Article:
Donna's steams right along, with more expansion brewing

April 27, 1995|By Arthur Hirsch | Arthur Hirsch,Sun Staff Writer

Somebody's always got another spot in mind for Donna Crivello, who is not just a woman but also a brand name. One friend envisions a Donna's coffee bar/cafe in Columbia, another suggests Philadelphia, another Dupont Circle in Washington, or maybe Annapolis. Somebody calls and wonders if the caffe latte and black T-shirt routine might adapt to a Mexican sports bar.

Limits, she says, there must be limits.

"I don't want to feel like we're just multiplying," says Ms. Crivello. Franchise? Forget it: "I don't want to worry about a Donna's in Dallas."

All right, Dallas is out. What about Pikesville -- a coffee bar/cafe in a new bookstore roughly the size of Cleveland? Or might the focaccia and roasted vegetables play in, say, the new skylit tower at the University of Maryland Medical Center? Then there's Harborplace, how has she managed to avoid Harborplace? Wouldn't that be a natural?

We'll soon find out. Donna's empire is about to grow from six businesses to nine. The Pikesville restaurant will open tomorrow, soon to be followed by a kiosk at Harborplace and a cafe at the medical center.

Less than three years ago, Donna's had six employees; now there are 140. Consider an investment tip: black napkin futures.

Still the calls keep coming -- about one every other week from somebody who wants Ms. Crivello to open a Donna's restaurant, cafe, kiosk, espresso cart, something. As if nobody in town ever had a decent cuppa' joe before the saucer-eyed woman and her partner, Alan Hirsch, opened the first coffee bar/cafe in Mount Vernon late in 1992.

Now the partners occasionally ponder a cosmic question: How many Donna's are too many?

How much olive oil and tapenade can one city of 700,000 absorb? Already people are calling it McDonna's. Soon you won't be able to throw a rock without hitting a skinny 23-year-old in a black get-up hustling Italian sodas.

For the moment, the Donna's partners say this: enough already.

"We're not interested in any more locations," says Mr. Hirsch, who is no relation to this story's reporter. For at least the next six months, he says, no more serious discussion of expansion. "We're going to completely focus on the quality of our operation."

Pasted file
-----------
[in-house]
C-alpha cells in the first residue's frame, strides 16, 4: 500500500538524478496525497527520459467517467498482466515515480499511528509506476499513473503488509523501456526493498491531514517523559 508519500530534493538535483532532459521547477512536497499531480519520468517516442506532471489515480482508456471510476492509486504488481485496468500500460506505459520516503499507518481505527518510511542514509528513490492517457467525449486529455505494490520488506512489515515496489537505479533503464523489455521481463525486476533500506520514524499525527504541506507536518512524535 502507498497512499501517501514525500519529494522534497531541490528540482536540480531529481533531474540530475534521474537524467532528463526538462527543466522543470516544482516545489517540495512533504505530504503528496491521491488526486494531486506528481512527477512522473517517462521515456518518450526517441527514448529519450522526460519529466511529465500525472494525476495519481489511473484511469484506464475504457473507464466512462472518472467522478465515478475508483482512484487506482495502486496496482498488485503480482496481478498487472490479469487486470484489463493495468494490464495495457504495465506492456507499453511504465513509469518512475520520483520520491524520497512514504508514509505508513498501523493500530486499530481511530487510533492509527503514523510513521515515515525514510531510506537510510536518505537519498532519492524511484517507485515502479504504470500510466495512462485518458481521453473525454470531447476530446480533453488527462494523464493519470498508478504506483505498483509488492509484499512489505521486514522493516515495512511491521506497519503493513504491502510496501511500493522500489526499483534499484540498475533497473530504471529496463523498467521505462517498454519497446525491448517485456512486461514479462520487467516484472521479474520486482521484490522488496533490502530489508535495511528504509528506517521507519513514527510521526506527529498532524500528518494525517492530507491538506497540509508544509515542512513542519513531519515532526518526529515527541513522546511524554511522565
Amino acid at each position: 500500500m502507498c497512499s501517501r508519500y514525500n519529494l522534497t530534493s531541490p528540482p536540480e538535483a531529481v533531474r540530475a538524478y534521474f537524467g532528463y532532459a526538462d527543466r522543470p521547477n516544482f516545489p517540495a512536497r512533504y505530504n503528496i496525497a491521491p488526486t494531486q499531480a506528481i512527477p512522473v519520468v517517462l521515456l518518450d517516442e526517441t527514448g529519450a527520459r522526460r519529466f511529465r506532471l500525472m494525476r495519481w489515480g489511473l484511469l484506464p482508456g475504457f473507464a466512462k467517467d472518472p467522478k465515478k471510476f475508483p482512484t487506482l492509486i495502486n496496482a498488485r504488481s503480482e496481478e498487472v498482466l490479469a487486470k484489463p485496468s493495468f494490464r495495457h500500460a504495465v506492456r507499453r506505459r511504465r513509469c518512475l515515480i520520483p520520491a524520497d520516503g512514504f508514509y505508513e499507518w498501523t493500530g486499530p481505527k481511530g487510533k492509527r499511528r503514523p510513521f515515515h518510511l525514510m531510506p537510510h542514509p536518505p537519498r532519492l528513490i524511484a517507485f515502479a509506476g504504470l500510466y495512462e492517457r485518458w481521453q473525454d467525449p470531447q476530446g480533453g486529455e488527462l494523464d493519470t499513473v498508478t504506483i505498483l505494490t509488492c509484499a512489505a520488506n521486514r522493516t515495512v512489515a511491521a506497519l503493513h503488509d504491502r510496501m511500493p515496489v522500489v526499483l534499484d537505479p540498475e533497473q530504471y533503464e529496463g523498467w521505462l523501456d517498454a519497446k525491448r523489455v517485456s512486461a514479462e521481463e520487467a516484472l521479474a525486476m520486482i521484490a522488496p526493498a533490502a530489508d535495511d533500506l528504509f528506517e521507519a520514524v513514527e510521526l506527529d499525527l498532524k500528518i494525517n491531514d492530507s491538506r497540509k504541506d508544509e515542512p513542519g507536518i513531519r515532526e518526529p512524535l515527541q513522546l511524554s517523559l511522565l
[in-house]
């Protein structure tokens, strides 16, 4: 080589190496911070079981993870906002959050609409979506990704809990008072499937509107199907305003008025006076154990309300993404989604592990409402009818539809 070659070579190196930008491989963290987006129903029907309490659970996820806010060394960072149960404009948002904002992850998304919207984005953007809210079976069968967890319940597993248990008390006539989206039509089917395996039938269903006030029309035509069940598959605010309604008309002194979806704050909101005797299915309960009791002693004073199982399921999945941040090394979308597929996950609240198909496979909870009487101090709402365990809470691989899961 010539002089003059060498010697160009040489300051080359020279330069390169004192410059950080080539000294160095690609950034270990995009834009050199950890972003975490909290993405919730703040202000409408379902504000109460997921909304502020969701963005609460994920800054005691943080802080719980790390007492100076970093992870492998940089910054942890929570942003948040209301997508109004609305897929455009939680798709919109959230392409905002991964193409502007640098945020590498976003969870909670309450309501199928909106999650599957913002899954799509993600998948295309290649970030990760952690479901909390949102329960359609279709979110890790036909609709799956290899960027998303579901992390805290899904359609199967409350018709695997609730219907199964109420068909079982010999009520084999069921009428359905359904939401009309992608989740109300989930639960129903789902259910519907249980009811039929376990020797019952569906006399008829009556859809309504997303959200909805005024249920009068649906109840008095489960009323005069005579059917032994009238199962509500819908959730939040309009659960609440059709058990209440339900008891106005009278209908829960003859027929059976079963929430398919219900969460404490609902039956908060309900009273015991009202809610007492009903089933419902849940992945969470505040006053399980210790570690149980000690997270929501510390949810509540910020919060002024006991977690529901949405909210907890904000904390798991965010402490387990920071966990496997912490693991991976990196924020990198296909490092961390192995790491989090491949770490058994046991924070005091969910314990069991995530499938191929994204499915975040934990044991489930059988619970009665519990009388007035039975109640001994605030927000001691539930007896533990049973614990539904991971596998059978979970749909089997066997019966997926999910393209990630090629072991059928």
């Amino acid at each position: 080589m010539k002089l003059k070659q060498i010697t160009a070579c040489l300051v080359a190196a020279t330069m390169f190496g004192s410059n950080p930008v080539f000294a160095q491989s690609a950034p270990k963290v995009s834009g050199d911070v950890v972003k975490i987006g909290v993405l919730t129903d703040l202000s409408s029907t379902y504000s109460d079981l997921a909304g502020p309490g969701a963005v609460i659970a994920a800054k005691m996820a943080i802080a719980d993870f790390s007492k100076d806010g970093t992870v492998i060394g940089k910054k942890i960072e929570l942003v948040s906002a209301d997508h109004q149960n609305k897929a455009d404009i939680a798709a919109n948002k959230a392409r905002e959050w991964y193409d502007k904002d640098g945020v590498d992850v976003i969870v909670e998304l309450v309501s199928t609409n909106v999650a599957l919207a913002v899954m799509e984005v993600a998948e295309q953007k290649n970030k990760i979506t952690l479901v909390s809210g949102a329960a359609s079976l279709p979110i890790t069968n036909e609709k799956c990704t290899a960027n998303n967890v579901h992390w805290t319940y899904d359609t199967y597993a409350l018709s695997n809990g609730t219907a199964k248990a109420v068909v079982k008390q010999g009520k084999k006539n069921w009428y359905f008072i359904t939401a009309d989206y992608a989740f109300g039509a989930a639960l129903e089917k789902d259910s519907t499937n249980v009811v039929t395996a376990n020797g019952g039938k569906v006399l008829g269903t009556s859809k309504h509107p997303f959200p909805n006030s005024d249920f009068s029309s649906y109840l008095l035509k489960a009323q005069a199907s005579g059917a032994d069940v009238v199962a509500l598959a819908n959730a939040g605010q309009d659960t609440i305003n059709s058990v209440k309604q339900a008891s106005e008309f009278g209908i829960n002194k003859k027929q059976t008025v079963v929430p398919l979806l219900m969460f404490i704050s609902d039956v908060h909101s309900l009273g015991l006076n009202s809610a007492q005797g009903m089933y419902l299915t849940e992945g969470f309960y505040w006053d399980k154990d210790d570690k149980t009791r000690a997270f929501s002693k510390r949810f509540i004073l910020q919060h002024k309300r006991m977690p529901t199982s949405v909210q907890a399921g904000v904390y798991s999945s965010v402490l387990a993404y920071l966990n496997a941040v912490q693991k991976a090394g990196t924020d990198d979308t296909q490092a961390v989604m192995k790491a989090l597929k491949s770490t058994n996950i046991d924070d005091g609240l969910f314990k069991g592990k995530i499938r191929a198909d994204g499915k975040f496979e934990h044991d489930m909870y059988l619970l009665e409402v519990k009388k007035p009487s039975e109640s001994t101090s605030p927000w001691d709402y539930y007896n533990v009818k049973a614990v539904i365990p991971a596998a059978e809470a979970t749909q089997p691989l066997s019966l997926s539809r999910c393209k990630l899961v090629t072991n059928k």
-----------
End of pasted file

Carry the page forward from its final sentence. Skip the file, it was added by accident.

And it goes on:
Ms. Crivello, former design director of The Sun, acknowledges that it's probably time for a rest, although she dismisses the notion that her business is advancing over the landscape like some espresso-crazed Col. Sanders.

"I don't think we're McDonna's," she says. "Not every place is the same."

True, the menu varies from one place to another, with more elaborate selections in the two restaurants than the cafes. But there's always pasta, salads with slices of cheese, the ever-present roasted vegetables. Always that terribly chic, California-Mediterranean feel. Decor ranges from the casual, quasi-ice cream parlor ambience of the Towson cafe to the elegant restaurant at the Baltimore Museum of Art -- a warmed-up Bauhaus look with steel columns, polished wood partitions, suspended canvas panels and black accents. There must be black -- napkins, chairs, track lighting. And white. And natural wood.

Not since former Colt Gino Marchetti about cornered thhamburger market in the 1960s have we seen such a rapid proliferation of locally owned restaurants with a common name, similar look, similar menu. For the time being, it's working.

"People are very into casual meal or a bite settings . . . places where they can feel comfortable," says Olga Boikess, who has edited Zagat's Washington-Baltimore restaurant survey since it started in 1986. Zagat's reviewers use such words as "cool" and "sophistication" to describe the cafes and restaurant in Mount Vernon and Towson, which were rated "very good to excellent" for food in the 1995 survey. The chief complaint about the Mount Vernon cafe is that it's too noisy, but the acoustics have improved a bit with the recent addition of sound-absorbing materials in the ceiling.

Growth is difficult

With rapid expansion, Ms. Boikess says, the trick is keeping the qualities that worked in the first place while adapting to changes in the market and to the demands of different locations.

Mark Caraluzzi, who started the American Cafe in Georgetown in 1976, knows about this. He added a restaurant a year before he sold the business to W. R. Grace & Co. in 1983. Grace & Co. has since sold the business, and there are now about a dozen American Cafes scattered around Washington and Baltimore.

"Growth in general is difficult," says Mr. Caraluzzi, who now owns Bistro Bistro and D'Angelo restaurants in Arlington, Va. "The business revolves around people. Every time you open, you have a whole new staff. . . . The day you decide you've got great quality and great service is the day it starts to go downhill."

Ms. Crivello is doing what she can to make sure that doesn't happen. She says she's compiling a recipe-picture book for the kitchen staff to make sure everybody knows not only how dishes are made but how they're supposed to look.

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